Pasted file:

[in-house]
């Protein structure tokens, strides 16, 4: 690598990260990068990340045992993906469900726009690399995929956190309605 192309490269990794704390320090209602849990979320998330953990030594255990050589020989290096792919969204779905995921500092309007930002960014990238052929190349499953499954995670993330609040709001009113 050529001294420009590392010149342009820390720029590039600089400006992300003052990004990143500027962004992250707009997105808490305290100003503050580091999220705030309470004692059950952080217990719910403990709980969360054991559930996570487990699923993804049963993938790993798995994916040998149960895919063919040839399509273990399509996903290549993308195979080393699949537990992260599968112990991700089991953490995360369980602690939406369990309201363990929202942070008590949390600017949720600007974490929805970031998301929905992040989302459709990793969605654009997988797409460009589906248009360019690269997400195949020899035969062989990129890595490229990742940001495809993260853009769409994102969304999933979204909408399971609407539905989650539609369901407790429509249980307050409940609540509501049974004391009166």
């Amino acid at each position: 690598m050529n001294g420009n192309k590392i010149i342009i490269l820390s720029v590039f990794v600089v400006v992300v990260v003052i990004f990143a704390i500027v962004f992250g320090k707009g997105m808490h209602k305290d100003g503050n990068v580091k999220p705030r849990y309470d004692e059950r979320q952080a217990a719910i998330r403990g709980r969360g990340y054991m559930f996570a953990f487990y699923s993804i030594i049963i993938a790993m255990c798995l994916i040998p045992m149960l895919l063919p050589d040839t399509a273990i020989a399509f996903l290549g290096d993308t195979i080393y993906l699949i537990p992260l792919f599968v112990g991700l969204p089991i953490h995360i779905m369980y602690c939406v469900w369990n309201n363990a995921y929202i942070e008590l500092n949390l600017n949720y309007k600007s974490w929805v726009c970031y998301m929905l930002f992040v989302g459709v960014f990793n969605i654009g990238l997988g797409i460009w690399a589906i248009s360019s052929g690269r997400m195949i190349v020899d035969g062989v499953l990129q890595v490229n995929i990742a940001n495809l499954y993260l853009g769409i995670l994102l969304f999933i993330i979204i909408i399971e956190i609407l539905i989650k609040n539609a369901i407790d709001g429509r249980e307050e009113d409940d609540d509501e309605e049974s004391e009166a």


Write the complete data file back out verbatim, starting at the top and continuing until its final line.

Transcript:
[in-house]
């Protein structure tokens, strides 16, 4: 690598990260990068990340045992993906469900726009690399995929956190309605 192309490269990794704390320090209602849990979320998330953990030594255990050589020989290096792919969204779905995921500092309007930002960014990238052929190349499953499954995670993330609040709001009113 050529001294420009590392010149342009820390720029590039600089400006992300003052990004990143500027962004992250707009997105808490305290100003503050580091999220705030309470004692059950952080217990719910403990709980969360054991559930996570487990699923993804049963993938790993798995994916040998149960895919063919040839399509273990399509996903290549993308195979080393699949537990992260599968112990991700089991953490995360369980602690939406369990309201363990929202942070008590949390600017949720600007974490929805970031998301929905992040989302459709990793969605654009997988797409460009589906248009360019690269997400195949020899035969062989990129890595490229990742940001495809993260853009769409994102969304999933979204909408399971609407539905989650539609369901407790429509249980307050409940609540509501049974004391009166």
């Amino acid at each position: 690598m050529n001294g420009n192309k590392i010149i342009i490269l820390s720029v590039f990794v600089v400006v992300v990260v003052i990004f990143a704390i500027v962004f992250g320090k707009g997105m808490h209602k305290d100003g503050n990068v580091k999220p705030r849990y309470d004692e059950r979320q952080a217990a719910i998330r403990g709980r969360g990340y054991m559930f996570a953990f487990y699923s993804i030594i049963i993938a790993m255990c798995l994916i040998p045992m149960l895919l063919p050589d040839t399509a273990i020989a399509f996903l290549g290096d993308t195979i080393y993906l699949i537990p992260l792919f599968v112990g991700l969204p089991i953490h995360i779905m369980y602690c939406v469900w369990n309201n363990a995921y929202i942070e008590l500092n949390l600017n949720y309007k600007s974490w929805v726009c970031y998301m929905l930002f992040v989302g459709v960014f990793n969605i654009g990238l997988g797409i460009w690399a589906i248009s360019s052929g690269r997400m195949i190349v020899d035969g062989v499953l990129q890595v490229n995929i990742a940001n495809l499954y993260l853009g769409i995670l994102l969304f999933i993330i979204i909408i399971e956190i609407l539905i989650k609040n539609a369901i407790d709001g429509r249980e307050e009113d409940d609540d509501e309605e049974s004391e009166a």